It is a freak occurrence and they wanted to send him off. Just like the same reffing team weren’t so concerned with the literal law when they looked at a deliberate elbow to the head and decided that it was not a red card, despite it being probably the easiest decision of the night.
 

gaffs

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You’re making the equivalence of studs hitting body part = endangering a player’s safety. The fact that we regularly see incidents not punished by red cards (and usually because they occur closer to the ankle than the shin, if you’re going to get all concerned about ankle health as a riposte) despite studs making contact with legs shows that simply putting your studs on someone’s leg usually isn’t considered endangering an opponents safety.

It is a freak occurrence and they wanted to send him off. Just like the same reffing team weren’t so concerned with the literal law when they looked at a deliberate elbow to the head and decided that it was not a red card, despite it being probably the easiest decision of the night.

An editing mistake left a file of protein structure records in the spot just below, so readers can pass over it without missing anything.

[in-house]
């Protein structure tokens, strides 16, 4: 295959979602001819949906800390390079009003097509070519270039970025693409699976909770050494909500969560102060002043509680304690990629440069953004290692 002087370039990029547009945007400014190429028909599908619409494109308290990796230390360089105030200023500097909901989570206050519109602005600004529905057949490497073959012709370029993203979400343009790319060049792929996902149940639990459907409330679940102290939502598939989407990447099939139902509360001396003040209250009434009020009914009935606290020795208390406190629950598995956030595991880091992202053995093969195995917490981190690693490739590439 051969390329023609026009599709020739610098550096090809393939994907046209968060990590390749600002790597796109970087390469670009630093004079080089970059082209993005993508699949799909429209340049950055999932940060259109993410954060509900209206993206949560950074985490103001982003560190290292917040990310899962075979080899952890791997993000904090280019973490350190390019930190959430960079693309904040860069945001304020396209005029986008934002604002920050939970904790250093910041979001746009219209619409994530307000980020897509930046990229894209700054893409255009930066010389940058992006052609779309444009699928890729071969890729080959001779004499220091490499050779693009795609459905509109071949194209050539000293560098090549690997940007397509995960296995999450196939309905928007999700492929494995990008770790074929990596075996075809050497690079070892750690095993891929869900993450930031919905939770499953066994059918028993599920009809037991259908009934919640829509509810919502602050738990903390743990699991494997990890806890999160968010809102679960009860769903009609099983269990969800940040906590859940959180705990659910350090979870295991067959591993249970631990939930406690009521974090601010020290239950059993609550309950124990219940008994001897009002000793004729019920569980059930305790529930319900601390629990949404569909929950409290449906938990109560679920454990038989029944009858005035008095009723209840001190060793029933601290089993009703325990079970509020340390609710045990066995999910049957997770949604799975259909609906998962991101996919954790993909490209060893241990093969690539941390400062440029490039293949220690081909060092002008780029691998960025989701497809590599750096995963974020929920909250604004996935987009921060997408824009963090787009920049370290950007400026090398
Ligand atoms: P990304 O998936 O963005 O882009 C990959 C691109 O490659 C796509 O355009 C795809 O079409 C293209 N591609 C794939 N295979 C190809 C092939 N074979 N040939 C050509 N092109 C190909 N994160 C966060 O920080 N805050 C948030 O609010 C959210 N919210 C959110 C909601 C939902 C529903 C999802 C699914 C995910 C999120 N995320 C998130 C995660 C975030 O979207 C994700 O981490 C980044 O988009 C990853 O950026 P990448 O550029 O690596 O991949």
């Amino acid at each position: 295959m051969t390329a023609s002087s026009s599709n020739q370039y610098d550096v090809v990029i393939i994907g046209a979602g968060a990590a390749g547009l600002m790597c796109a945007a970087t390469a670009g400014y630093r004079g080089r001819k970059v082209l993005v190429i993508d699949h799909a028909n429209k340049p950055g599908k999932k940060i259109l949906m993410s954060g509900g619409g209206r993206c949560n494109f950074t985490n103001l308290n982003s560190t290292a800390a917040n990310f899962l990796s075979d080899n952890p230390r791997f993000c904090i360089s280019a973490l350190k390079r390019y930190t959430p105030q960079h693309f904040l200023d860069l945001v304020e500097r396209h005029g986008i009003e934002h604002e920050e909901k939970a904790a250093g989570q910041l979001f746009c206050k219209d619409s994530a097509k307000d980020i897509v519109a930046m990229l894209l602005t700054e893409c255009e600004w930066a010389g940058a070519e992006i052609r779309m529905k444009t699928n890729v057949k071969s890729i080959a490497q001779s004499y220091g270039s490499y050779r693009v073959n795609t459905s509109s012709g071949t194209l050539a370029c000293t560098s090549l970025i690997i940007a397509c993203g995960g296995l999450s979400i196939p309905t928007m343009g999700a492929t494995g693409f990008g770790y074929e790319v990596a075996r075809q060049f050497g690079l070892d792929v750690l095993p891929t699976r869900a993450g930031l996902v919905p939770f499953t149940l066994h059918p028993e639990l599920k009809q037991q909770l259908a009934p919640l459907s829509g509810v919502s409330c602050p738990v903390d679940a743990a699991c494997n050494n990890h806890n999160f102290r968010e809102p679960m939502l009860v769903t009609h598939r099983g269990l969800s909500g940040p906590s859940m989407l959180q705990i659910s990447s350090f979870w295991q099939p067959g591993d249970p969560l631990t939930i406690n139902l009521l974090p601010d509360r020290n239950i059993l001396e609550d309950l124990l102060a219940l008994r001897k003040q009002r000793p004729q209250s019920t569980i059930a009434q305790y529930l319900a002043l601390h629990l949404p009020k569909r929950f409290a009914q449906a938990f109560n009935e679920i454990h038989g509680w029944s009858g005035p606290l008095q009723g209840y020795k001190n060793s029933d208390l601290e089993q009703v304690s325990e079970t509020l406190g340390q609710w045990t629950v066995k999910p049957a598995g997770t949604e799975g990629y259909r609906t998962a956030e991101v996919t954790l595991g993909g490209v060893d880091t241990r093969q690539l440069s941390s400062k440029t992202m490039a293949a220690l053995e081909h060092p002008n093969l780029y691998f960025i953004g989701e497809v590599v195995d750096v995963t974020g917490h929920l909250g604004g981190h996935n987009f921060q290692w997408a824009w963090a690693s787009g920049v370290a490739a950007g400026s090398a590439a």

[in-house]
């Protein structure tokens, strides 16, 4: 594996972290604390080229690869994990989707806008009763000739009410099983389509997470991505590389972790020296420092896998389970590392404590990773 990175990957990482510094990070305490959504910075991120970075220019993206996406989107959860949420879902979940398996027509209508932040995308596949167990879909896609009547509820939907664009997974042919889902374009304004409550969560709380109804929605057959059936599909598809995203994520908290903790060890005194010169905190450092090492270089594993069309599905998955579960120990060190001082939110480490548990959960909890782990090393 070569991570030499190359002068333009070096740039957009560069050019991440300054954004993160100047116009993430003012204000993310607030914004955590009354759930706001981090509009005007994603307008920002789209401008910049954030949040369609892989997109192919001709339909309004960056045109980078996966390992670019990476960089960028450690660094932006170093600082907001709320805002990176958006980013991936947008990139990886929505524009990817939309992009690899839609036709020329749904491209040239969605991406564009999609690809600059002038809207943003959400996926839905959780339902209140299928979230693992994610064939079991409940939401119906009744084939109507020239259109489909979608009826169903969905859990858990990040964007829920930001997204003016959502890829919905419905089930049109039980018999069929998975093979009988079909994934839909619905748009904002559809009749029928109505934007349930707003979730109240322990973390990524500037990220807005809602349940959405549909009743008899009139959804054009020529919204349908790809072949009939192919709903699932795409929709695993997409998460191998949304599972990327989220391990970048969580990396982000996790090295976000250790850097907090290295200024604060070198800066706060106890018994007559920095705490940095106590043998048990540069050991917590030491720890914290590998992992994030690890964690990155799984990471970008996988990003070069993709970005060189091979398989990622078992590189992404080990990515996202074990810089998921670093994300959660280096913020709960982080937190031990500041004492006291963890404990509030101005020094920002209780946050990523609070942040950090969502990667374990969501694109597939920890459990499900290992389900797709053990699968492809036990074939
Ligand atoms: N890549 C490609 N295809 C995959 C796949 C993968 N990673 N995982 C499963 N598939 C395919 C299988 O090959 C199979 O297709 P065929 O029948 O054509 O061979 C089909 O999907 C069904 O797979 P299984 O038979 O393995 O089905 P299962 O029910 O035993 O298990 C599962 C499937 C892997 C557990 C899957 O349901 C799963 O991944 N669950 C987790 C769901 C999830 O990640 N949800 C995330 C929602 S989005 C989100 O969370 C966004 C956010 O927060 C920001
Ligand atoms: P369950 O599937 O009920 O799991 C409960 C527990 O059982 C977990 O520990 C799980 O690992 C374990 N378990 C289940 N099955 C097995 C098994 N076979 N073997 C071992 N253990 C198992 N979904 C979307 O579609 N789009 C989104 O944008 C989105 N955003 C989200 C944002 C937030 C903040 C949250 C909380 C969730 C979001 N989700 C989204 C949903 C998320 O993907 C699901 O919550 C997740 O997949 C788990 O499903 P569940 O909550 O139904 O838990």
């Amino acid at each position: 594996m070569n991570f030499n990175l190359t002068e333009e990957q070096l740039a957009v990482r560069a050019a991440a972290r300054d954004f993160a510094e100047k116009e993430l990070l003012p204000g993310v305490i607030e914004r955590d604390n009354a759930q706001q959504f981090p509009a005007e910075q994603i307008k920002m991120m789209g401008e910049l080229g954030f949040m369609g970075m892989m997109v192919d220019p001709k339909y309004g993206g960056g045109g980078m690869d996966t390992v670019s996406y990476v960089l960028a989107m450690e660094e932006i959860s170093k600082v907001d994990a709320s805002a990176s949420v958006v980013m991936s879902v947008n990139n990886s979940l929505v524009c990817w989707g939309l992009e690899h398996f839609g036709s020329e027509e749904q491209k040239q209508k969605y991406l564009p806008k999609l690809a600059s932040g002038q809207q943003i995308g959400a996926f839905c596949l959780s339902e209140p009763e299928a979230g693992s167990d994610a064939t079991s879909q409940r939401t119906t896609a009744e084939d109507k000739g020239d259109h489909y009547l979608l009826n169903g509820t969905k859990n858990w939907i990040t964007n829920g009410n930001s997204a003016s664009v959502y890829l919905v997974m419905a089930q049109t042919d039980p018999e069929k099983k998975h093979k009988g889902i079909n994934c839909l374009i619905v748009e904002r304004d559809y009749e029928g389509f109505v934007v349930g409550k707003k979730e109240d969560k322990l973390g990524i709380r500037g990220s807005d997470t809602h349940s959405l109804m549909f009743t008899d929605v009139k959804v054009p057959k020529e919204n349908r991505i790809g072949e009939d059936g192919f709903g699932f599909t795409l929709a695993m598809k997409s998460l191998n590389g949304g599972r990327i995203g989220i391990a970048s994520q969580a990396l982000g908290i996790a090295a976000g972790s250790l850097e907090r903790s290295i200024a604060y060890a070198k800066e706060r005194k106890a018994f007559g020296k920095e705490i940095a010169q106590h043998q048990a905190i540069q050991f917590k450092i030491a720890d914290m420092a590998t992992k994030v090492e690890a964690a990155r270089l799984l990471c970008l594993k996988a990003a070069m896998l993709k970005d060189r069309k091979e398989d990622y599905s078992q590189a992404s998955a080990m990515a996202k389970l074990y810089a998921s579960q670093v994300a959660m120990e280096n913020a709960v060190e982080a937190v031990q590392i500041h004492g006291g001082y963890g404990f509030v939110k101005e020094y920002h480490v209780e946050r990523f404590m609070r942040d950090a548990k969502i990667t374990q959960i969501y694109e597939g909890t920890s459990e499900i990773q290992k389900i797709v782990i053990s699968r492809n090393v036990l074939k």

Studs coming down hard ontop of a planted ankle. What endangers a player safety more?
 

Sied

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Studs coming down hard ontop of a planted ankle. What endangers a player safety more?
Out of curiosity, aside from the letter of the law argument, do you personally want to see that sort of incident being given as a red? If you were in charge of the officiating rules?
 

Alex99

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Err, he looks at him prior.

If he didn't see him, then why was he trying to shiled the ball?

And regardless, seeing him or not is not relevant in the law. Nor is intent, as said a million times in this thread.